Monday, January 3, 2011
By NICHOLAS CONFESSORE
New York Times
Gov. Andrew M. Cuomo will seek a one-year salary freeze for state workers as part of an emergency financial plan he will lay out in his State of the State address on Wednesday, senior administration officials said.
The move will signal the opening of what is expected to be a grueling fight between the new governor and the public-sector unions that have traditionally dominated the state’s political establishment.
It will also come days after the New Year’s Eve layoffs of more than 900 state workers, an event that union representatives marked with a candlelight vigil on the steps of the Capitol and outside government offices in five other cities.
“The governor said during his campaign that the difficult financial times call for shared sacrifice,” said a senior administration official, who requested anonymity because he was not authorized to speak publicly about the governor’s address. “A salary freeze is obviously a difficult thing for many government workers, but it’s necessary if the state is going to live within its means.”
While the immediate budget savings from the freeze would be relatively modest — between $200 million and $400 million against a projected deficit in excess of $9 billion — achieving it would be politically meaningful.
And because such a step would not require legislative approval, Mr. Cuomo could achieve it while bypassing the Assembly speaker, Sheldon Silver, and the Democratic-controlled State Assembly, labor’s most powerful allies in Albany.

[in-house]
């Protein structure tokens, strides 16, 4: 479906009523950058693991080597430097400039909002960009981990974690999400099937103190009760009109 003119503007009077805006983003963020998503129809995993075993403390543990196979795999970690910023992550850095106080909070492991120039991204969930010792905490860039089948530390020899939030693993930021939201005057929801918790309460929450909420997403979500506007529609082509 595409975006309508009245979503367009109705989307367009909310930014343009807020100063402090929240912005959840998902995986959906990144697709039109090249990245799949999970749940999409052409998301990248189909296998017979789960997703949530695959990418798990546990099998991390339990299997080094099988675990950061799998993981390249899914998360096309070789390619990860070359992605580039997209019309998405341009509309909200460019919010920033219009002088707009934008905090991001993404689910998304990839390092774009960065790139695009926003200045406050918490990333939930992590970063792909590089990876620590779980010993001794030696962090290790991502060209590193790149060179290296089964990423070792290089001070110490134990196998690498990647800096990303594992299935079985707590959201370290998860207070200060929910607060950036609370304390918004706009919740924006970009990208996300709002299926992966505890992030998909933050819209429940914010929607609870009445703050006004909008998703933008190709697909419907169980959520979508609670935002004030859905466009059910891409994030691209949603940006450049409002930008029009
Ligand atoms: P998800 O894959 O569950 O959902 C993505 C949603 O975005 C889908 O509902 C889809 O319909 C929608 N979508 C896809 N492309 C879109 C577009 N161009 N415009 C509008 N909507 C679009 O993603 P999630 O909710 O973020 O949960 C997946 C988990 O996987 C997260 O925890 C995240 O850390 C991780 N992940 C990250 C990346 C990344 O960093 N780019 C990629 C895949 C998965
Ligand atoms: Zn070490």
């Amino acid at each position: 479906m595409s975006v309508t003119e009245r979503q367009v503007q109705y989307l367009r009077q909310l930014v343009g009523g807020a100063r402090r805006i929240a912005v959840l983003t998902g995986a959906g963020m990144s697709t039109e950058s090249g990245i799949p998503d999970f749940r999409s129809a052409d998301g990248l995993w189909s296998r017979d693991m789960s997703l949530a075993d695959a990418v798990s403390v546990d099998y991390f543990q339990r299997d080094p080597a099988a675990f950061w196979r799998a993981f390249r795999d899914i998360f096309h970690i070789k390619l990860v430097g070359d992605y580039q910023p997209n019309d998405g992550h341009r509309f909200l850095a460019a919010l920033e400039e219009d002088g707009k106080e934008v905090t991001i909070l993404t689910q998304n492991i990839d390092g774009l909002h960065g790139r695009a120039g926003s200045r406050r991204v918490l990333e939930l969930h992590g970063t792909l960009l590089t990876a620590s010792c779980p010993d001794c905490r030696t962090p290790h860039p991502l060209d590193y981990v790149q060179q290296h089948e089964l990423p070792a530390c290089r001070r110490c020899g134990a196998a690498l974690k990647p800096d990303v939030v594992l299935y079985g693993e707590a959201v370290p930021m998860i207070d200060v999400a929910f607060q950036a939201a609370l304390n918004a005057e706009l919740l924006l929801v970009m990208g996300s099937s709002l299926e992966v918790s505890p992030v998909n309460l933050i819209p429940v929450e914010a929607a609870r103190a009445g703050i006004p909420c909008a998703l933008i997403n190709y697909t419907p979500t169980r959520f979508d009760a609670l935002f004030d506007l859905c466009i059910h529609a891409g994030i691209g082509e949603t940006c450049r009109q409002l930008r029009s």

Of course, a freeze — which Mr. Cuomo promised he would seek during his campaign — would be subject to negotiation with the unions. But labor contracts for the vast majority of the state’s 190,000 employees expire on March 31, giving Mr. Cuomo an opening to seek changes at a time of public unease toward government workers’ benefits.
Salaries, health care and pension benefits for state workers represent one of the largest and fastest-growing areas of spending, accounting for about one-fifth of all state dollars.
On Sunday, a spokesman for the Civil Service Employees Association, the largest union of state workers, said that the association was open to discussions with Mr. Cuomo, but was uncomfortable with unilateral demands.
“There’s a significant difference between negotiating in good faith, and issuing some kind of edict that may or may not be legal,” said Stephen Madarasz, the association spokesman. “It’s really all based on what action follows.”
Public-sector unions around the nation face growing political pressures not only from Republicans but also from their traditional allies among Democrats, as governors grapple with recession, declining tax revenues and pension funds perilously close to bankruptcy.
In November, following the Republican takeover of the House, President Obama ordered a two-year salary freeze for civilian federal workers, subject to Congressional approval.